What are the Functions of a Consultant Quantity Surveyor?
Author: Bill Wynn
One of the professions that Project Resource specialises in supplying to employers are Quantity Surveyors. We always have jobs for Quantity Surveyors and Senior Quantity Surveyors. Quantity Surveyors can work in contract Quantity Surveyor jobs or permanent Quantity Surveyor jobs. Quantity Surveying is a high demand, low supply profession in the UK, meaning it's a great career to get into if you want to be in demand, receive good pay and have lots of job options.
So what are the functions of a consultant quantity surveyor?
- Traditionally referred to as a Contractors Quantity Surveyor (QS), Professional Quantity Surveyor (PQS) or Private Practice Quantity Surveyor (PQS) they are broadly concerned with contracts, measurement and costs on construction projects. The methods employed, however, cover a range of activities which may include cost planning, value engineering, value management, feasibility studies, cost benefit analysis, life-cycle costing, tendering, valuation, change control, dispute resolution, claims management, project management and cost estimation.
- The QS's traditional independent role on the team comprising of client, architect, engineer, PQS and contractor has given them a reputation and appreciation for fairness. This, combined with their expertise in the drafting and interpretation of contract documents, enables them to settle issues, value the works fairly and regularly, project final costs, avoid disputes and ensure the effective progress of a project.
- QS’s control construction costs by accurate measurement of the work required on a regular basis, the application of expert knowledge of costs and prices of work, labour, materials and plant required, an understanding of the implications of design decisions at an early stage to ensure that good value is obtained for the money to be expended.
- The technique of measuring quantities from drawings, sketches and specifications prepared by designers, principally architects and engineers, in order to prepare tender/ contract documents, is known in the industry as taking off. The quantities of work taken off are typically used to prepare bills of quantities (BoQ), which are usually prepared in accordance with a published Standard Method of Measurement (SMM) as agreed on by the QS profession and representatives of the construction industry. This activity is usually completed before the commencement of work on site on a traditional (BoQ) project, the Contractor will then price this document in a competitive tender and be paid according to a measure undertaken on site and applied to each specific work item.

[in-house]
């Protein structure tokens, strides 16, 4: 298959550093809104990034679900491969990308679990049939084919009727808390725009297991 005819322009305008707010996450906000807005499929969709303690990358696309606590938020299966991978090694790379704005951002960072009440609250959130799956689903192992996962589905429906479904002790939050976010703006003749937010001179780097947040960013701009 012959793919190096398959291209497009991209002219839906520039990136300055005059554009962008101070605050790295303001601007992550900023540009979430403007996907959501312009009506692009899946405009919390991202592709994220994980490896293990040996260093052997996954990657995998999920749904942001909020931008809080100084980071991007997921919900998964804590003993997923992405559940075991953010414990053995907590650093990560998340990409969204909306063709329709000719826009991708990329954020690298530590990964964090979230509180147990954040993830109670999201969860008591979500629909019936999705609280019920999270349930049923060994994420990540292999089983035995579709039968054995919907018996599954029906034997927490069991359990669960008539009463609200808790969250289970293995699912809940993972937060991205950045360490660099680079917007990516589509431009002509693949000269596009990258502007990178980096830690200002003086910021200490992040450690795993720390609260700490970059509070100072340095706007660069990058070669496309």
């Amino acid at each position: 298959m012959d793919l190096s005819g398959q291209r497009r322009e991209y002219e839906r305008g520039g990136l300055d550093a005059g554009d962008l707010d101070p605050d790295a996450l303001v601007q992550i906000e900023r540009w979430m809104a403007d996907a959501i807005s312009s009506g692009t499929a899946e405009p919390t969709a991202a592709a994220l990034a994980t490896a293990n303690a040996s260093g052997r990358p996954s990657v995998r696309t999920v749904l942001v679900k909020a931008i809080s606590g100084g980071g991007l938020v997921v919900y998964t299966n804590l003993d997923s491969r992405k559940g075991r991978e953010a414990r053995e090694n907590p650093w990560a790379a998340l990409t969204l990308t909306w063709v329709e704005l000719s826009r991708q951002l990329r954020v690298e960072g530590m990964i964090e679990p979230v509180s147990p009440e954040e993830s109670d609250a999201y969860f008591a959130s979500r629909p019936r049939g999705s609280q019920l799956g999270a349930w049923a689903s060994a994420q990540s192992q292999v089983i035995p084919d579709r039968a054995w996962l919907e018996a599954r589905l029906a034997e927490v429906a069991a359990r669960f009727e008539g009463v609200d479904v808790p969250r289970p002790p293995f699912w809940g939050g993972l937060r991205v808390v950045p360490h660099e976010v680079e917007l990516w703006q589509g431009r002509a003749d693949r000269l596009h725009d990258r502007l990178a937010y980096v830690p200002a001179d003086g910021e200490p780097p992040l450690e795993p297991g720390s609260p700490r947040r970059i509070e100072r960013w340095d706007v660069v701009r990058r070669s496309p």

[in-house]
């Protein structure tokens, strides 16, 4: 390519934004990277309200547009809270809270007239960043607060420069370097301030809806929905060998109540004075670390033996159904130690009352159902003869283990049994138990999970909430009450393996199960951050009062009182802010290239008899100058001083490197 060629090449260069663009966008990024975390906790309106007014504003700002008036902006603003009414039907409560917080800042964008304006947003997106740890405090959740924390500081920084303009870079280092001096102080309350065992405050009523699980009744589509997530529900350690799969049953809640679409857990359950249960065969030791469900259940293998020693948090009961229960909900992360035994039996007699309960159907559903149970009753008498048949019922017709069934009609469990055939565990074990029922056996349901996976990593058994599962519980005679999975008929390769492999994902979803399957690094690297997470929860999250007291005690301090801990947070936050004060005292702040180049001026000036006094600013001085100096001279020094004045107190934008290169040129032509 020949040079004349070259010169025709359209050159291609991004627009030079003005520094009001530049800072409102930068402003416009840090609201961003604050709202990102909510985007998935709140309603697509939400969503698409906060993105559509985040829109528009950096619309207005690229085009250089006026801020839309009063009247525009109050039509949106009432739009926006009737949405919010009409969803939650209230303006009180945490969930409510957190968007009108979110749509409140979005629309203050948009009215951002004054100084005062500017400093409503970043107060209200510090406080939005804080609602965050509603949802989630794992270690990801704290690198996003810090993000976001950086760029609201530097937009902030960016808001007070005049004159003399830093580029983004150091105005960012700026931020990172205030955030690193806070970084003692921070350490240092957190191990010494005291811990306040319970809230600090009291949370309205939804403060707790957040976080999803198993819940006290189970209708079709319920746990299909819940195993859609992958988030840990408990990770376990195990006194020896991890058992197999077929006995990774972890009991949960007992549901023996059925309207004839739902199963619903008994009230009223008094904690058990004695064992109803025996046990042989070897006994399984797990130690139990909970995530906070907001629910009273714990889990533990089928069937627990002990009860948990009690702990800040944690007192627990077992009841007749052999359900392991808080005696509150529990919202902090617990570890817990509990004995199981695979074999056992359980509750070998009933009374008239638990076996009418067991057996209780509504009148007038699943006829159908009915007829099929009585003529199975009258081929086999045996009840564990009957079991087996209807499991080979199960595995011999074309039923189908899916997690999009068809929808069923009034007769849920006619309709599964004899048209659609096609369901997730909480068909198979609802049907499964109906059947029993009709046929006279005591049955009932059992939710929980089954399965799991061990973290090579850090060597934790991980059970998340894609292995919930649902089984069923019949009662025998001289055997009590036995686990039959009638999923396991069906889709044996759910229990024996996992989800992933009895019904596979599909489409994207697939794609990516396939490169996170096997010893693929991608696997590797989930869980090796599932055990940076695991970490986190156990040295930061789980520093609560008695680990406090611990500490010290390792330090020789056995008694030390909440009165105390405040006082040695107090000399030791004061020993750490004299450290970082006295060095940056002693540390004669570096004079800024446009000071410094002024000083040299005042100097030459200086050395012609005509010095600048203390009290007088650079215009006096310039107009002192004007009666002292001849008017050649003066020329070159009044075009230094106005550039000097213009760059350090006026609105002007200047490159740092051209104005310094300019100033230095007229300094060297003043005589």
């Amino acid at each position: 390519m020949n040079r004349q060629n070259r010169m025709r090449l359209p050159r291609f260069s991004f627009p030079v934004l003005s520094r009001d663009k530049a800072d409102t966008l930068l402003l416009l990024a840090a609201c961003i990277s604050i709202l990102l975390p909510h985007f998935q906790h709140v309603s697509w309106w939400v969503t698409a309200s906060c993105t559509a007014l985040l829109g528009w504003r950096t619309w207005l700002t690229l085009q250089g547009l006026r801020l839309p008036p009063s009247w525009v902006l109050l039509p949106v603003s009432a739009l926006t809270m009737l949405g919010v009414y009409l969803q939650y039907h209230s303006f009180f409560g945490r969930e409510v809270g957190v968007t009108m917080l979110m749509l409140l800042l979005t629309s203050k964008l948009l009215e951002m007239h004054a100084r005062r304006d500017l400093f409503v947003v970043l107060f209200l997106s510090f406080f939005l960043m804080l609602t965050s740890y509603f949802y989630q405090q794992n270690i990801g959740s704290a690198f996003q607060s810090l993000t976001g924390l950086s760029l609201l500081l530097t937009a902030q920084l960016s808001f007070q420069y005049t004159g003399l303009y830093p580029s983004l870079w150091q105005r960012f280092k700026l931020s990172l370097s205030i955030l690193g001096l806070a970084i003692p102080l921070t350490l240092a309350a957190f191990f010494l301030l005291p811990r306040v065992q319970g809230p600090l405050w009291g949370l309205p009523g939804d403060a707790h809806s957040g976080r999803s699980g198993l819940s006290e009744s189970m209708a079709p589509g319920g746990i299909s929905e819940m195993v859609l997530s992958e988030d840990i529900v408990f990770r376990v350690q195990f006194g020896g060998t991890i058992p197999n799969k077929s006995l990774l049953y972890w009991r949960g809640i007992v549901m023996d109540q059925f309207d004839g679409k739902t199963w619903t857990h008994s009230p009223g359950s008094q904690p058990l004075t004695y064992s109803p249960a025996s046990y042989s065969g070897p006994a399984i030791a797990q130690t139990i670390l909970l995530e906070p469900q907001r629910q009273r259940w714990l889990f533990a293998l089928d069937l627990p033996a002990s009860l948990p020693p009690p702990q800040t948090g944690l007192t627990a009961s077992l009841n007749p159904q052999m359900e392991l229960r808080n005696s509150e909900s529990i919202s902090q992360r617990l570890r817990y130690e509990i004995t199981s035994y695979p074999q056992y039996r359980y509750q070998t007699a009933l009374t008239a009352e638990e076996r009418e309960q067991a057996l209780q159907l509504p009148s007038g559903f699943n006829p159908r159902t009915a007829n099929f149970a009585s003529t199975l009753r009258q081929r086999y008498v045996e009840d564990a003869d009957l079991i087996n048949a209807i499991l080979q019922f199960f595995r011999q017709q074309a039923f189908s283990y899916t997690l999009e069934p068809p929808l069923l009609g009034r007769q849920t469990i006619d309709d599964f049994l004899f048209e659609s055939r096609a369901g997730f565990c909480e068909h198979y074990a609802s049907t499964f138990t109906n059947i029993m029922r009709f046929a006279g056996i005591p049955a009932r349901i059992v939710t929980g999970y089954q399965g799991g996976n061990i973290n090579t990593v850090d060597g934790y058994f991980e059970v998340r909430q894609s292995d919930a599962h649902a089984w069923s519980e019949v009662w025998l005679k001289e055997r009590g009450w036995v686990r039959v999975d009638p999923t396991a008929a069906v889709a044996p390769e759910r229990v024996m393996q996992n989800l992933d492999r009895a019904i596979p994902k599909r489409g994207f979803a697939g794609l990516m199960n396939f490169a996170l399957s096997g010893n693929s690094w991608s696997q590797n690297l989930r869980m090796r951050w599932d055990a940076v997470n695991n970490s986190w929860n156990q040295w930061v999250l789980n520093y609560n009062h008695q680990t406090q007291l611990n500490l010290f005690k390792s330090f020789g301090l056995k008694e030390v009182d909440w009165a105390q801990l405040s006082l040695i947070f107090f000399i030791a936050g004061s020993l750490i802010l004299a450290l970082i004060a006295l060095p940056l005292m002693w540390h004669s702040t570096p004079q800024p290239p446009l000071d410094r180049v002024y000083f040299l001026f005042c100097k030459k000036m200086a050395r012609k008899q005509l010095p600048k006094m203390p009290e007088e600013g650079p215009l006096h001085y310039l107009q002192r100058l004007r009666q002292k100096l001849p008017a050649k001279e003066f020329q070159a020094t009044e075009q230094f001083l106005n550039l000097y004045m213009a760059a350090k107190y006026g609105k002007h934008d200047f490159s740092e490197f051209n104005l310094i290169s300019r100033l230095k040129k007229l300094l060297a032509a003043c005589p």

- The benchmark for quality for a Private Practice Surveyor is the RICS's Chartered Membership MRICS & FRICS. The RICS also has the entry-level non Chartered Membership AssocRICS. AssocRICS acts as a qualification in its own right, however, it also offers a progressive route to Chartered RICS membership for able and willing candidates.
- A number of surveyors who work with Contractors will not hold formal qualifications or RICS membership as in the past project based training was more widely undertaken and considered sufficient, this is slowly changing. Many of these surveyors will hold Chartered Institute of Building (CIOB) membership instead.
- QS’s are prevalent in many industries (not just construction) as they are procurement and contract specialists with the ability to adapt techniques to suit the form of contract or work being undertaken.
For those currently looking for a job as a QS, there could not be a better time. The sector is growing, and there are plenty of opportunities available. Check out our top QS jobs, or call our teams around the UK to talk over your job search or job vacancy requirements.